Vervet monkeys have a proto-language, a series of different calls they can make to warn the troop of a specific danger. The call for ‘eagle’, for example, triggers them to look up and to scamper for cover.
I’ve been thinking about the word ‘demagogue’, in light of the Brexit campaign and of Trump’s improbable rise. A demagogue is someone who builds power by appealing to emotions and prejudices rather than to reason, and it’s a word I knew but which had slipped from my mind.
As much as I find demagoguery distressing and worrisome, working as it does hand-in-glove with an unsettling and seemingly growing anti-intellectual rhetoric, I take comfort in the fact that we have a word for it. It says that, as a culture, we are on to you, sonny-jim. We recognise what you’re doing. We know its danger.
We might not all react in as sensible and predictable a way as the vervet monkeys do when one of their number shouts “Snake!” but at least we too have a word we can shout, because we’ve seen this slimy, venomous behaviour before.
I voted in the EU referendum to remain, and the turmoil and ugliness that has followed in just the few days since the result was announced further strengthens my belief that an outward-looking, collaborative, humanitarian approach is the correct one.
Though born in Scotland, I was living in England when the Scottish referendum was held, but had I been able to vote I would have voted to remain a part of the UK – for basically the same, broadly federalist reasons. However we choose to move forward – with the Scottish government stymying a UK government that has chosen to listen to the referendum, in order to hold the UK and the EU together; with Scotland breaking up the union but quickly joining the EU; with chaos; or with another path I haven’t envisaged – what I hope for more dearly than anything is that when the dust settles I find myself living in a country which is characterised by compassion, respect and a cheery, hopeful confidence.
I ask that as we navigate the coming weeks and months you strive to maintain a high standard of debate, and, whatever route we chose, that the destination is one which is welcoming, progressive and kind.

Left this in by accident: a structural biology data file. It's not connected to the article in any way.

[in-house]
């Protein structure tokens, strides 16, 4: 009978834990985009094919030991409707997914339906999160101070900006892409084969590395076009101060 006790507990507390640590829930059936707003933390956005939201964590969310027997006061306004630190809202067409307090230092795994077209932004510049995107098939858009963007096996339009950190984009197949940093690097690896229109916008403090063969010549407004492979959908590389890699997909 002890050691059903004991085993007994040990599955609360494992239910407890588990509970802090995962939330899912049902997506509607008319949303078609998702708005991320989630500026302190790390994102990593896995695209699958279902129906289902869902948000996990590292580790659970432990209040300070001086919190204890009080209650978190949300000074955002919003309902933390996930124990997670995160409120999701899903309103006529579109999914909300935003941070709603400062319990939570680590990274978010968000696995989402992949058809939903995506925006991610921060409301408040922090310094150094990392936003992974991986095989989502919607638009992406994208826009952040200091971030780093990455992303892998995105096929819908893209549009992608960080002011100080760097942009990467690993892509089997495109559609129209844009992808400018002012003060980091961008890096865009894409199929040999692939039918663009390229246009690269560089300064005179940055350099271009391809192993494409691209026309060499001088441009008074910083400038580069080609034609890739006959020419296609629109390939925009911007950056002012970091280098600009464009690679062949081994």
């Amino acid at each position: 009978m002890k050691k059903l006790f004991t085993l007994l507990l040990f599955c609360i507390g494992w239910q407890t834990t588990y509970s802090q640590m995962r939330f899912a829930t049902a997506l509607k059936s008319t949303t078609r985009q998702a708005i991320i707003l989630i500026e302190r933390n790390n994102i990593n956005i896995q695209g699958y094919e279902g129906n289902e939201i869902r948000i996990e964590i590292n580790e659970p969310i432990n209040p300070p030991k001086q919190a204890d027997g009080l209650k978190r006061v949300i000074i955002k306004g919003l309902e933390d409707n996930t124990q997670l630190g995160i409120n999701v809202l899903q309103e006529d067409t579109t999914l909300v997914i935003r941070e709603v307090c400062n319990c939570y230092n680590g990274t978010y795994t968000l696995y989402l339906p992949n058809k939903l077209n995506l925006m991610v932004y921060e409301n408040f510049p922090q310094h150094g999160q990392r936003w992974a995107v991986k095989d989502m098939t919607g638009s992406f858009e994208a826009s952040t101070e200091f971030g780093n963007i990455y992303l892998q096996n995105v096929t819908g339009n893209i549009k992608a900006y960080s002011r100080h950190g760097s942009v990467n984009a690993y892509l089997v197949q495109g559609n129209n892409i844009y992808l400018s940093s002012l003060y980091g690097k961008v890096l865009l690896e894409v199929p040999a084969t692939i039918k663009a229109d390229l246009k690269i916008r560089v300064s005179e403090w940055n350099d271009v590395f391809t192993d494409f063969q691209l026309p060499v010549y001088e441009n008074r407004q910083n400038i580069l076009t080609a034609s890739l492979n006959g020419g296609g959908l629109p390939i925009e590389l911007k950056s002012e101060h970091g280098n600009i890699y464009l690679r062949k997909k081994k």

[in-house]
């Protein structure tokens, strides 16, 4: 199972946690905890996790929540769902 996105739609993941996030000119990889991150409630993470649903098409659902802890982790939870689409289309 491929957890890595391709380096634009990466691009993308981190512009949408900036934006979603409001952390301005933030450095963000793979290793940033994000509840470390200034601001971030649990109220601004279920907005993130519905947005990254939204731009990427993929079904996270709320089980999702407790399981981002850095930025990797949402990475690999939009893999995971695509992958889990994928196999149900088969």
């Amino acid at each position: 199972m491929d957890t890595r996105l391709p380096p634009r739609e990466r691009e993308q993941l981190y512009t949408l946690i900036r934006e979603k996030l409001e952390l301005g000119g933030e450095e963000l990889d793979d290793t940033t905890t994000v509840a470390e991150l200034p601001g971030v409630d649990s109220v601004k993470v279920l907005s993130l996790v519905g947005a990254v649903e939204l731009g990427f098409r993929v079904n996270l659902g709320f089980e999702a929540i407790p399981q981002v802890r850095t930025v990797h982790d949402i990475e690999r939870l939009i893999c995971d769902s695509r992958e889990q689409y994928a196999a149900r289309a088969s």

Thank you for your time and for your service.
Dear Mr Howlett,
My congratulations on your election as MP for Bath. My politics diverge from your party’s – in some cases quite sharply – on many issues, but I’ve been given no reason to think you’re anything other than a good man and a hardworking public servant.
As one of your constituents, I would like to highlight my concerns with two national policy proposals from our new government.
The Conservatives’ plan to replace the Human Rights Act with the British Bill of Rights strikes me as being driven by dogmatic, ideological and even jingoistic objections to Europe rather than by pragmatic concerns, and I am deeply worried that recusing ourselves from a charter that spells out and protects self-evident truths both further isolates us from the rest of the global community and has the potential to expose vulnerable people to harm.
My second concern is with the Communications Data Bill. As someone who works in the technology field, I believe the proposed bill won’t – can’t – achieve its objectives, and that the costs to our society would be too high a price to pay even it did.
I’d be grateful if you’d outline your position on these two issues, and if you support the government’s proposals then I would like to hear your reasoning. If like me you oppose them then I look forward to cheering you on as you do so.